Lest we forget . . .: Veterans of the First World War will gather in Ypres, western Belgium, today to mark the Armistice which ended hostilities 75 years ago and pay tribute to lost comrades on both sides

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The Independent Online
Gunner Hermann Schiffer, Iron Cross, 96, 463 Regiment

HERMANN SCHIFFER rubbed his eyes lightly as he leapt over the barrier of 75 years that separates him from his nightmares of fighting in the trenches on the Western Front.

'For some reason, I never thought anything bad would happen to me, and in the end, I did indeed survive,' he said. 'It was the ones who were really scared: the ones who shook and trembled and shit their pants. They were the ones who got hit. Strange, isn't it?'

Mr Schiffer has out-lived nearly all his former comrades who also survived. In Bremen, the north German port where he was born and still lives, he is the last of the First World War veterans. 'There is no one left here with whom I can talk about these things,' he said.

When war was declared in August 1914, Mr Schiffer, then about to turn 17 and training to be a teacher, was on holiday with college friends. He heard the news via a telegram from his mother. 'Come back to Bremen immediately,' it read. 'There is going to be a war.'

In Bremen, the fear was of a surprise attack by the British navy. In Germany the mood was one of self-righteous indignation, unquestioning patriotism and nervous misgivings about the unprecedented scale of the conflict ahead.

'We did not really understand what was going on, but we did know that Germany had been wronged and that we were in danger,' said Mr Schiffer, now 96. 'And rather than waiting to be attacked, we were convinced that we should strike first.'

Although he joined the throngs rushing to enlist, Mr Schiffer was initially turned down by the army on the grounds of age and inadequate physical fitness. Two years later, in August 1916, he got his wish to serve his country when he was formally conscripted. In January 1917 he was sent to the Western Front.

'Nothing prepared me for what I then experienced,' he said. 'Back home we had only heard the good news about the war - the reports of German triumphs, German courage, the German will to win. There had been nothing in the press about how awful, and ultimately senseless, the whole thing was.'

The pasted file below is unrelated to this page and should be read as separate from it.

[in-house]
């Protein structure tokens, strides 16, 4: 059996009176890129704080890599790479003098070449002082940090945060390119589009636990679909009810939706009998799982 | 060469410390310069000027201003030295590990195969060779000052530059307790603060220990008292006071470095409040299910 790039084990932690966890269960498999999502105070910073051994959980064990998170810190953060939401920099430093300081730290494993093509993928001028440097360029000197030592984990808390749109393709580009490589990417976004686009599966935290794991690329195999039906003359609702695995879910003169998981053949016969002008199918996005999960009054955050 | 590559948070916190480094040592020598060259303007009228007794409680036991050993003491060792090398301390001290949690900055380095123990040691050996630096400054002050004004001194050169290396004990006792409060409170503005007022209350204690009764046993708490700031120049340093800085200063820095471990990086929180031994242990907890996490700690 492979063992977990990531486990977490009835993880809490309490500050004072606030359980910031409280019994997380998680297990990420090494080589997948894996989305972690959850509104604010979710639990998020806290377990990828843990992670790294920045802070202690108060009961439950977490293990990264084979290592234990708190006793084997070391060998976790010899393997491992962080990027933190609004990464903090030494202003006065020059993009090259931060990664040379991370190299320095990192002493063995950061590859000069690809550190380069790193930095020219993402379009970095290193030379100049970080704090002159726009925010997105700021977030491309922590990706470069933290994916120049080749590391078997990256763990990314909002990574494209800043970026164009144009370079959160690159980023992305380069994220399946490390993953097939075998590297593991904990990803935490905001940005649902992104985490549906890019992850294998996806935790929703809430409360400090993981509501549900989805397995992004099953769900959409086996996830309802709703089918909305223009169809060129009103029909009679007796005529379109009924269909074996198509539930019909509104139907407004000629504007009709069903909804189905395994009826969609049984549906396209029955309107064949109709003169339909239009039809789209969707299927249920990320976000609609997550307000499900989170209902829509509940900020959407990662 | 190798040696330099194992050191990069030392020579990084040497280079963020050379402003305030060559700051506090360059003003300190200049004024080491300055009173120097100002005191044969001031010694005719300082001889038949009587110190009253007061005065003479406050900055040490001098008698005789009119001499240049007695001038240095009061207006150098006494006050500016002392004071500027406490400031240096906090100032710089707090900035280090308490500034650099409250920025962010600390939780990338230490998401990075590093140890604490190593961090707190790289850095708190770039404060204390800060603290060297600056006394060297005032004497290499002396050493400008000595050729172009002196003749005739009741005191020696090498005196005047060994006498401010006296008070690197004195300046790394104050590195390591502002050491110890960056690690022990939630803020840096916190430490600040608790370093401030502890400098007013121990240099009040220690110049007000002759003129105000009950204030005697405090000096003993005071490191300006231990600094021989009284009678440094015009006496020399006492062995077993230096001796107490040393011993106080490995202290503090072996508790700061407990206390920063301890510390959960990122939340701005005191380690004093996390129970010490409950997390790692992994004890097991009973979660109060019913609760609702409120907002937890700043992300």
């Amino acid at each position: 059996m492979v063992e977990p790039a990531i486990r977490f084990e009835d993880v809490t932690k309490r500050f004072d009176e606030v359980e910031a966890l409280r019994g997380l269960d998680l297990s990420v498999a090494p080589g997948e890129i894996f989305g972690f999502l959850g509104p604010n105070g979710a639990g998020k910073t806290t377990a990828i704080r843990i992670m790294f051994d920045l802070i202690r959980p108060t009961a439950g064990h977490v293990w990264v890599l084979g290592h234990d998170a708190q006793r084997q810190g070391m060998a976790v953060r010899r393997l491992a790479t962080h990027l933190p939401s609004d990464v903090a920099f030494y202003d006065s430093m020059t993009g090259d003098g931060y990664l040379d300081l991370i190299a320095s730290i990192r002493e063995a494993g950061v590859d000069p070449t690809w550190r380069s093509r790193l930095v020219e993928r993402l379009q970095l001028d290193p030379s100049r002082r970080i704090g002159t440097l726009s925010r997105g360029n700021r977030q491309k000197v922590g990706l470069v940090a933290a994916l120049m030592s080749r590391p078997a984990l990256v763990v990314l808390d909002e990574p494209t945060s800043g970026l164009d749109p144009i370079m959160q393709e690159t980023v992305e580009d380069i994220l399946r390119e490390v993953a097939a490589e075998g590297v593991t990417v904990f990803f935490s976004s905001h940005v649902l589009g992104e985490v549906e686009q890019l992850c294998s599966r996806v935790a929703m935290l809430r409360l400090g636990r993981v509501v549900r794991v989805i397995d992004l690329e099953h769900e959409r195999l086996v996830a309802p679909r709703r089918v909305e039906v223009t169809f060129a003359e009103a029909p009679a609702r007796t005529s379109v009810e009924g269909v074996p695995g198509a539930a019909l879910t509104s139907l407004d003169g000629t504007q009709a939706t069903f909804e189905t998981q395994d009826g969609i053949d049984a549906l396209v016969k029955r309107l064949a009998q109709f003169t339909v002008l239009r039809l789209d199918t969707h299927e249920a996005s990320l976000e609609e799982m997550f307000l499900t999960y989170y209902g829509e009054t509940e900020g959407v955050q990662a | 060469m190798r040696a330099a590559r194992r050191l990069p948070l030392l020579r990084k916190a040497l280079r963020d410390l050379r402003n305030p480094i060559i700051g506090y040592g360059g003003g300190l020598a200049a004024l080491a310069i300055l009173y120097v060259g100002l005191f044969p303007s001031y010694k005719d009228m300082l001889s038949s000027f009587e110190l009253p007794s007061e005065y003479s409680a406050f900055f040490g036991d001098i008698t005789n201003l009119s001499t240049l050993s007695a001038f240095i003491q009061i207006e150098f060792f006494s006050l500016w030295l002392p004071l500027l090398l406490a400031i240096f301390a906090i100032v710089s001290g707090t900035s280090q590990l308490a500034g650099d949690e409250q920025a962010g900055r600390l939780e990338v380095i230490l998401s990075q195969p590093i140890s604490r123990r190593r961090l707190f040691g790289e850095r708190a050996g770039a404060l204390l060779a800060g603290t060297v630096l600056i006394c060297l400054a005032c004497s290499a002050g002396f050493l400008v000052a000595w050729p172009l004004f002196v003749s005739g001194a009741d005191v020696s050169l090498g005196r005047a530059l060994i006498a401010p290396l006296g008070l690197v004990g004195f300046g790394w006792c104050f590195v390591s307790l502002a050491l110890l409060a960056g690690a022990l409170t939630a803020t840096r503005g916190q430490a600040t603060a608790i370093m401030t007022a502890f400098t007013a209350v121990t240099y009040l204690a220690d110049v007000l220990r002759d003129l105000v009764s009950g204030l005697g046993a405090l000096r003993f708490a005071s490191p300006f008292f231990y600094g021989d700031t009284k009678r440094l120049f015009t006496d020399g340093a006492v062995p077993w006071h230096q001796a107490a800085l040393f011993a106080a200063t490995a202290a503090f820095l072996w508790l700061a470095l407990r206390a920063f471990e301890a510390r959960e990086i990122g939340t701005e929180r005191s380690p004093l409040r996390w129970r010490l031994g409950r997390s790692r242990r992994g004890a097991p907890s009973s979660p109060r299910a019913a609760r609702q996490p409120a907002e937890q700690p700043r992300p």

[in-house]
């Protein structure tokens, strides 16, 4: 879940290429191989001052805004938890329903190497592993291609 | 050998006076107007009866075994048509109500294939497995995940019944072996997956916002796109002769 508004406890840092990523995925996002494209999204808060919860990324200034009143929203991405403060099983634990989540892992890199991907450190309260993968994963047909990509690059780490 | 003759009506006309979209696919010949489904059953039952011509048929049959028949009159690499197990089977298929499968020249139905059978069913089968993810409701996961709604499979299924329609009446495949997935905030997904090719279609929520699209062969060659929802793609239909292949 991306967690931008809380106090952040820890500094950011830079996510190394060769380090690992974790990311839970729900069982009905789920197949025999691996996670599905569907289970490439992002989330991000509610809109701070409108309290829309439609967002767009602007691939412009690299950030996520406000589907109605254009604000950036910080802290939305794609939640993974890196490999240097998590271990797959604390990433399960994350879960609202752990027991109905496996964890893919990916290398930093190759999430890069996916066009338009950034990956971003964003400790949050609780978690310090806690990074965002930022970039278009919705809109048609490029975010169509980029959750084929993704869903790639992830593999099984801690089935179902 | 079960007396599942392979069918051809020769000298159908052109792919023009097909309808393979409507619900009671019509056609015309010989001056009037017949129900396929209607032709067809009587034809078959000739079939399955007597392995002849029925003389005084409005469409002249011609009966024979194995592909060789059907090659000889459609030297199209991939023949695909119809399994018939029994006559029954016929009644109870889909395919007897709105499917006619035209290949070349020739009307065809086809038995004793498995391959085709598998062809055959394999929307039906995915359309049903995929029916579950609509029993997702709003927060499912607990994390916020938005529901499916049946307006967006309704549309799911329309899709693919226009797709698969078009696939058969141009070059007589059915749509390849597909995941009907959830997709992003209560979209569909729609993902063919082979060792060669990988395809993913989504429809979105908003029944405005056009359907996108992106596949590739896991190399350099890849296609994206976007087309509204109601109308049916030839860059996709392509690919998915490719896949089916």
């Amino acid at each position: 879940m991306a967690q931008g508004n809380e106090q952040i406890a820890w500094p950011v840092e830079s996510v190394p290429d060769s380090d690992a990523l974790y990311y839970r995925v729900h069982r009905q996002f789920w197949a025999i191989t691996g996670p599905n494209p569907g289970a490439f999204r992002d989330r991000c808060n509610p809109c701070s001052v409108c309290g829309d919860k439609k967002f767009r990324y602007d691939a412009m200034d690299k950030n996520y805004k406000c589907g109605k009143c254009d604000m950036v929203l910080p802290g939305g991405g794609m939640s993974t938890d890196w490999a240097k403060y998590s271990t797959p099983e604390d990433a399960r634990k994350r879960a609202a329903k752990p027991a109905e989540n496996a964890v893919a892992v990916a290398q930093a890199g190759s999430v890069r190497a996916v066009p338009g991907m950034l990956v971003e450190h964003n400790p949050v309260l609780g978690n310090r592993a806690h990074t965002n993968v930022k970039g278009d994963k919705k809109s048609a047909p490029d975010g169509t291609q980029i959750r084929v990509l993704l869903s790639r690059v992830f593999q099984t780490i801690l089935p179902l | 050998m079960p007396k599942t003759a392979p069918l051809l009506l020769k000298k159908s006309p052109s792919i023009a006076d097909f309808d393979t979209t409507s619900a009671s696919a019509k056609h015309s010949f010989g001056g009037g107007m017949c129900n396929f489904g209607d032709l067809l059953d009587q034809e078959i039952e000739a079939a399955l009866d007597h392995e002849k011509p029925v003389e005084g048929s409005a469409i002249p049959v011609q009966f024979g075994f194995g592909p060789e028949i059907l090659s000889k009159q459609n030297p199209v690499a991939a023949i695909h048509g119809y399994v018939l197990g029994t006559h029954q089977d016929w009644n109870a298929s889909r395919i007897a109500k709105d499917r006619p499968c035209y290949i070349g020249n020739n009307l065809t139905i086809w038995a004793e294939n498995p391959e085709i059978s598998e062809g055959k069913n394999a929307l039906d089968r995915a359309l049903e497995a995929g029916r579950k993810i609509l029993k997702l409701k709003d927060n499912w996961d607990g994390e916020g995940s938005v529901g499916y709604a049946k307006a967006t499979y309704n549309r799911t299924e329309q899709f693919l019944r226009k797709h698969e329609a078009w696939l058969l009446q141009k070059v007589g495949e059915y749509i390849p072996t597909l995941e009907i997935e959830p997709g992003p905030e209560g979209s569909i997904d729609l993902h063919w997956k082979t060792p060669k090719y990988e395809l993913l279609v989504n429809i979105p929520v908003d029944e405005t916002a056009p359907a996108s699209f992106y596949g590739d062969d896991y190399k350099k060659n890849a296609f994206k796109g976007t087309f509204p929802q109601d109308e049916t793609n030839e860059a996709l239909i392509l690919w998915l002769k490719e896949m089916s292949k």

Over the next 22 months, Mr Schiffer, part of the Bremen brigade in the 463 Regiment, fought in many of the battles in northern France and Flanders. At Passchendaele he won an Iron Cross for bravery after leaping into no man's land to rescue an injured colleague despite heavy bombardment. In March 1918 he was among the troops spearheading the final German offensive - the reversing of which led to the end of the war.

'As far as I am aware, I never killed a man - or certainly not close up,' he said. 'By the time I got to them, they were either dead or surrendering. It was worse for some of my colleagues: they had to pick off the British and French soldiers spluttering furiously as they clambered out of trenches we had just attacked with poison gas.' But at the mention of 'going over the top', (leaving the trenches), Mr Schiffer, who points out that his grandmother was English, still shudders. 'At that point, you ceased to be human. The only thing that mattered was survival. You tried to stick with your comrades. At the end of those attacks, I was just happy if I could still walk,' he said.

And then there are flashbacks to the truly bizarre. In Flanders in late 1917, Mr Schiffer remembers that at 9am every day the shooting would stop for an hour and soldiers on both sides - German and British - would walk freely into no man's land to collect their wounded and dead. 'There was no formal agreement about that, and, although we came very close, we never talked to each other. Then at 10am precisely, the war would begin again. Absolute insanity,' he said.

In his photograph album dedicated to pictures from the First World War, little of the horror is captured. Instead of the grime of the trenches, his snaps show groups of hearty German soldiers raising beer tankards outside picturesque French farmhouses and cheering on top of a large wooden tank used in manoeuvres before the 1918 offensive.

'If there was one positive thing that came out of it all, it was the comradeship, the incredible bonds that grew up between us. For those of us that survived, there was nothing we would not do for one another afterwards.'

(Photograph omitted)